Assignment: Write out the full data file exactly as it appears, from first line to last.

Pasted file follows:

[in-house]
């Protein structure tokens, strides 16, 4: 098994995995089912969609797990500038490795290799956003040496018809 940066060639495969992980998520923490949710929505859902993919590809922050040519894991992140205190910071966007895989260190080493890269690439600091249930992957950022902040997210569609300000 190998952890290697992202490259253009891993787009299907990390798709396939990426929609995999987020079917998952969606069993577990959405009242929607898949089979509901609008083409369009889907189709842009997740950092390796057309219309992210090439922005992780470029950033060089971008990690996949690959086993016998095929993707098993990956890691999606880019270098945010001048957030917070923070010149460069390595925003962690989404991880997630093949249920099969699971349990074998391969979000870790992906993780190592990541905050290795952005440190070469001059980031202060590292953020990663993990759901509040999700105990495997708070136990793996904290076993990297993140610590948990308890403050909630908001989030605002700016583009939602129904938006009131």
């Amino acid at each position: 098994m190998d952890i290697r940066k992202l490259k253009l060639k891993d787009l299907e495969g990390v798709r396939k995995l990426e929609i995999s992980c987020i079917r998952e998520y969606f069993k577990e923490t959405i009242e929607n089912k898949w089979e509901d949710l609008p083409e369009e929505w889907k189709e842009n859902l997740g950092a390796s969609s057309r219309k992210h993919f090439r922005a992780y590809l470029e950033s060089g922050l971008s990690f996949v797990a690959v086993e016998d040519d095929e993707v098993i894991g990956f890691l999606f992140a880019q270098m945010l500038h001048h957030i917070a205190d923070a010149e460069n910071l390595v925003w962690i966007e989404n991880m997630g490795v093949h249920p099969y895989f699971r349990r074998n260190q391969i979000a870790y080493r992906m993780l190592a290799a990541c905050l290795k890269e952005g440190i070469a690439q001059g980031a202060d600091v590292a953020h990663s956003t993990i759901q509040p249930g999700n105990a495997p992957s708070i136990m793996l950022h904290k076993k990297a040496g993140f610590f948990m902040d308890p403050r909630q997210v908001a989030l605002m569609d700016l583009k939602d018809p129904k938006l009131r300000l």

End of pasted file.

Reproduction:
[in-house]
């Protein structure tokens, strides 16, 4: 098994995995089912969609797990500038490795290799956003040496018809 940066060639495969992980998520923490949710929505859902993919590809922050040519894991992140205190910071966007895989260190080493890269690439600091249930992957950022902040997210569609300000 190998952890290697992202490259253009891993787009299907990390798709396939990426929609995999987020079917998952969606069993577990959405009242929607898949089979509901609008083409369009889907189709842009997740950092390796057309219309992210090439922005992780470029950033060089971008990690996949690959086993016998095929993707098993990956890691999606880019270098945010001048957030917070923070010149460069390595925003962690989404991880997630093949249920099969699971349990074998391969979000870790992906993780190592990541905050290795952005440190070469001059980031202060590292953020990663993990759901509040999700105990495997708070136990793996904290076993990297993140610590948990308890403050909630908001989030605002700016583009939602129904938006009131």
């Amino acid at each position: 098994m190998d952890i290697r940066k992202l490259k253009l060639k891993d787009l299907e495969g990390v798709r396939k995995l990426e929609i995999s992980c987020i079917r998952e998520y969606f069993k577990e923490t959405i009242e929607n089912k898949w089979e509901d949710l609008p083409e369009e929505w889907k189709e842009n859902l997740g950092a390796s969609s057309r219309k992210h993919f090439r922005a992780y590809l470029e950033s060089g922050l971008s990690f996949v797990a690959v086993e016998d040519d095929e993707v098993i894991g990956f890691l999606f992140a880019q270098m945010l500038h001048h957030i917070a205190d923070a010149e460069n910071l390595v925003w962690i966007e989404n991880m997630g490795v093949h249920p099969y895989f699971r349990r074998n260190q391969i979000a870790y080493r992906m993780l190592a290799a990541c905050l290795k890269e952005g440190i070469a690439q001059g980031a202060d600091v590292a953020h990663s956003t993990i759901q509040p249930g999700n105990a495997p992957s708070i136990m793996l950022h904290k076993k990297a040496g993140f610590f948990m902040d308890p403050r909630q997210v908001a989030l605002m569609d700016l583009k939602d018809p129904k938006l009131r300000l």